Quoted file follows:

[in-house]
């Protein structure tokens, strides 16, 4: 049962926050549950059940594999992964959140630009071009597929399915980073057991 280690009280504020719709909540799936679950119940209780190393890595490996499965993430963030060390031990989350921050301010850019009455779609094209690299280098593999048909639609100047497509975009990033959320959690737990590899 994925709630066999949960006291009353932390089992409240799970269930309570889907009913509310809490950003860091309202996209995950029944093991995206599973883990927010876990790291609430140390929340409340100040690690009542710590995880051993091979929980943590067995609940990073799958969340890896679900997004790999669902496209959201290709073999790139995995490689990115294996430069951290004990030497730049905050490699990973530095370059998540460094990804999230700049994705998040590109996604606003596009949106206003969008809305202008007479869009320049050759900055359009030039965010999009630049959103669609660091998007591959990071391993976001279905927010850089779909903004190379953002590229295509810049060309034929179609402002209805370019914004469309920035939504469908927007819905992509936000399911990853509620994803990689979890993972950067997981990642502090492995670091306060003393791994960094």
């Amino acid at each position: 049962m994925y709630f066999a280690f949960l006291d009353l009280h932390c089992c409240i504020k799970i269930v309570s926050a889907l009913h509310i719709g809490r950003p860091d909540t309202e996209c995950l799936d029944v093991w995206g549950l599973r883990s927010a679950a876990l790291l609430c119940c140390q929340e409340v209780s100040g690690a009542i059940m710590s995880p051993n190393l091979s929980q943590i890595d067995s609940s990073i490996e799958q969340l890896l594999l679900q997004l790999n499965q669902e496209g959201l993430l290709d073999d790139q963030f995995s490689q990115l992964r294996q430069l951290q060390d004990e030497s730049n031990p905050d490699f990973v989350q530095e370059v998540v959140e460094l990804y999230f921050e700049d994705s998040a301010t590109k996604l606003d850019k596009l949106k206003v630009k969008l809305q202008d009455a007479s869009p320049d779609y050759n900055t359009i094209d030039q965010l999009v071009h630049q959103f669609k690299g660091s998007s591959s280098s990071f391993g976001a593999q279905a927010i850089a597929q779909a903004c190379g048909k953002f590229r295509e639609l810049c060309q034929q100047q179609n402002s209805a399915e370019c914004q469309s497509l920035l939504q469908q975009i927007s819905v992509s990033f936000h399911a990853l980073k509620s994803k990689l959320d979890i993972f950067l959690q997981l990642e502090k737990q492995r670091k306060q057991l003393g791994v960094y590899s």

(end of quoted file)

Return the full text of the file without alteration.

[in-house]
């Protein structure tokens, strides 16, 4: 049962926050549950059940594999992964959140630009071009597929399915980073057991 280690009280504020719709909540799936679950119940209780190393890595490996499965993430963030060390031990989350921050301010850019009455779609094209690299280098593999048909639609100047497509975009990033959320959690737990590899 994925709630066999949960006291009353932390089992409240799970269930309570889907009913509310809490950003860091309202996209995950029944093991995206599973883990927010876990790291609430140390929340409340100040690690009542710590995880051993091979929980943590067995609940990073799958969340890896679900997004790999669902496209959201290709073999790139995995490689990115294996430069951290004990030497730049905050490699990973530095370059998540460094990804999230700049994705998040590109996604606003596009949106206003969008809305202008007479869009320049050759900055359009030039965010999009630049959103669609660091998007591959990071391993976001279905927010850089779909903004190379953002590229295509810049060309034929179609402002209805370019914004469309920035939504469908927007819905992509936000399911990853509620994803990689979890993972950067997981990642502090492995670091306060003393791994960094």
């Amino acid at each position: 049962m994925y709630f066999a280690f949960l006291d009353l009280h932390c089992c409240i504020k799970i269930v309570s926050a889907l009913h509310i719709g809490r950003p860091d909540t309202e996209c995950l799936d029944v093991w995206g549950l599973r883990s927010a679950a876990l790291l609430c119940c140390q929340e409340v209780s100040g690690a009542i059940m710590s995880p051993n190393l091979s929980q943590i890595d067995s609940s990073i490996e799958q969340l890896l594999l679900q997004l790999n499965q669902e496209g959201l993430l290709d073999d790139q963030f995995s490689q990115l992964r294996q430069l951290q060390d004990e030497s730049n031990p905050d490699f990973v989350q530095e370059v998540v959140e460094l990804y999230f921050e700049d994705s998040a301010t590109k996604l606003d850019k596009l949106k206003v630009k969008l809305q202008d009455a007479s869009p320049d779609y050759n900055t359009i094209d030039q965010l999009v071009h630049q959103f669609k690299g660091s998007s591959s280098s990071f391993g976001a593999q279905a927010i850089a597929q779909a903004c190379g048909k953002f590229r295509e639609l810049c060309q034929q100047q179609n402002s209805a399915e370019c914004q469309s497509l920035l939504q469908q975009i927007s819905v992509s990033f936000h399911a990853l980073k509620s994803k990689l959320d979890i993972f950067l959690q997981l990642e502090k737990q492995r670091k306060q057991l003393g791994v960094y590899s």